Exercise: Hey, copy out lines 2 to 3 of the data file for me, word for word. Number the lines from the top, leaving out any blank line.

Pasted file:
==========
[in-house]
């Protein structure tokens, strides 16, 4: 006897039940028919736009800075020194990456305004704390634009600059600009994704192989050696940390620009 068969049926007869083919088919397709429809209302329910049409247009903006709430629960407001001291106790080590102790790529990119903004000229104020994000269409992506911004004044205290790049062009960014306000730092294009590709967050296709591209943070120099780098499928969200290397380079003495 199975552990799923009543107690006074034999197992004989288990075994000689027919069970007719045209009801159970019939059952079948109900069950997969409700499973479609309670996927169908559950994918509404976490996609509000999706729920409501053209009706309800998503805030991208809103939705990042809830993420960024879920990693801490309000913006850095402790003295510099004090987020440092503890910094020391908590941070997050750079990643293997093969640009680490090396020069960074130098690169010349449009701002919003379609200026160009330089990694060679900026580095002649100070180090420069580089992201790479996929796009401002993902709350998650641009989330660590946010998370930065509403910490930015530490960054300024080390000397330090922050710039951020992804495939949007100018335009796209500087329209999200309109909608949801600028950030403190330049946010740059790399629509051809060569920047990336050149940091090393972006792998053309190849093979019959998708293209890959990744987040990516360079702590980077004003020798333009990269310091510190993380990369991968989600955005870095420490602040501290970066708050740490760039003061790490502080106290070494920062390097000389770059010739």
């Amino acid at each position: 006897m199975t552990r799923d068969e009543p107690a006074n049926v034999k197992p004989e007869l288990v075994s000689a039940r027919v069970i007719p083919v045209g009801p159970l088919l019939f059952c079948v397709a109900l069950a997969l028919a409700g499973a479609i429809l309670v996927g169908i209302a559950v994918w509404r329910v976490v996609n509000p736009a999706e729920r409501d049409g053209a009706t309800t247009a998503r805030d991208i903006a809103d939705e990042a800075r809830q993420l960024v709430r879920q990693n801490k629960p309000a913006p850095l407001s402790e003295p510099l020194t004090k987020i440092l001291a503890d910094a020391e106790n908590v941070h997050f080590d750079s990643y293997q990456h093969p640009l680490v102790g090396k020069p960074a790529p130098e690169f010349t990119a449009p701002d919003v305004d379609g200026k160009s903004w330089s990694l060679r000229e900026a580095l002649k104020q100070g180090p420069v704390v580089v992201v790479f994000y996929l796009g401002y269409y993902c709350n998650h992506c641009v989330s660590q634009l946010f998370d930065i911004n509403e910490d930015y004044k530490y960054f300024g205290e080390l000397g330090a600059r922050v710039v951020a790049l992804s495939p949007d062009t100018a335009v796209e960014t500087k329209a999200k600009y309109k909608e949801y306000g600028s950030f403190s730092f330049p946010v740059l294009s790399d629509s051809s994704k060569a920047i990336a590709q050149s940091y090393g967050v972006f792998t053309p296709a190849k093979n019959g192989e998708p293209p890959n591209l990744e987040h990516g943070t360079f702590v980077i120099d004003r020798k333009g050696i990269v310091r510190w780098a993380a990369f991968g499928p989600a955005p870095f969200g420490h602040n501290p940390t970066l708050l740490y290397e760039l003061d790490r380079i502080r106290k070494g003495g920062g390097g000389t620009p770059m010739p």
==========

């Protein structure tokens, strides 16, 4: 006897039940028919736009800075020194990456305004704390634009600059600009994704192989050696940390620009 068969049926007869083919088919397709429809209302329910049409247009903006709430629960407001001291106790080590102790790529990119903004000229104020994000269409992506911004004044205290790049062009960014306000730092294009590709967050296709591209943070120099780098499928969200290397380079003495 199975552990799923009543107690006074034999197992004989288990075994000689027919069970007719045209009801159970019939059952079948109900069950997969409700499973479609309670996927169908559950994918509404976490996609509000999706729920409501053209009706309800998503805030991208809103939705990042809830993420960024879920990693801490309000913006850095402790003295510099004090987020440092503890910094020391908590941070997050750079990643293997093969640009680490090396020069960074130098690169010349449009701002919003379609200026160009330089990694060679900026580095002649100070180090420069580089992201790479996929796009401002993902709350998650641009989330660590946010998370930065509403910490930015530490960054300024080390000397330090922050710039951020992804495939949007100018335009796209500087329209999200309109909608949801600028950030403190330049946010740059790399629509051809060569920047990336050149940091090393972006792998053309190849093979019959998708293209890959990744987040990516360079702590980077004003020798333009990269310091510190993380990369991968989600955005870095420490602040501290970066708050740490760039003061790490502080106290070494920062390097000389770059010739």
């Amino acid at each position: 006897m199975t552990r799923d068969e009543p107690a006074n049926v034999k197992p004989e007869l288990v075994s000689a039940r027919v069970i007719p083919v045209g009801p159970l088919l019939f059952c079948v397709a109900l069950a997969l028919a409700g499973a479609i429809l309670v996927g169908i209302a559950v994918w509404r329910v976490v996609n509000p736009a999706e729920r409501d049409g053209a009706t309800t247009a998503r805030d991208i903006a809103d939705e990042a800075r809830q993420l960024v709430r879920q990693n801490k629960p309000a913006p850095l407001s402790e003295p510099l020194t004090k987020i440092l001291a503890d910094a020391e106790n908590v941070h997050f080590d750079s990643y293997q990456h093969p640009l680490v102790g090396k020069p960074a790529p130098e690169f010349t990119a449009p701002d919003v305004d379609g200026k160009s903004w330089s990694l060679r000229e900026a580095l002649k104020q100070g180090p420069v704390v580089v992201v790479f994000y996929l796009g401002y269409y993902c709350n998650h992506c641009v989330s660590q634009l946010f998370d930065i911004n509403e910490d930015y004044k530490y960054f300024g205290e080390l000397g330090a600059r922050v710039v951020a790049l992804s495939p949007d062009t100018a335009v796209e960014t500087k329209a999200k600009y309109k909608e949801y306000g600028s950030f403190s730092f330049p946010v740059l294009s790399d629509s051809s994704k060569a920047i990336a590709q050149s940091y090393g967050v972006f792998t053309p296709a190849k093979n019959g192989e998708p293209p890959n591209l990744e987040h990516g943070t360079f702590v980077i120099d004003r020798k333009g050696i990269v310091r510190w780098a993380a990369f991968g499928p989600a955005p870095f969200g420490h602040n501290p940390t970066l708050l740490y290397e760039l003061d790490r380079i502080r106290k070494g003495g920062g390097g000389t620009p770059m010739p």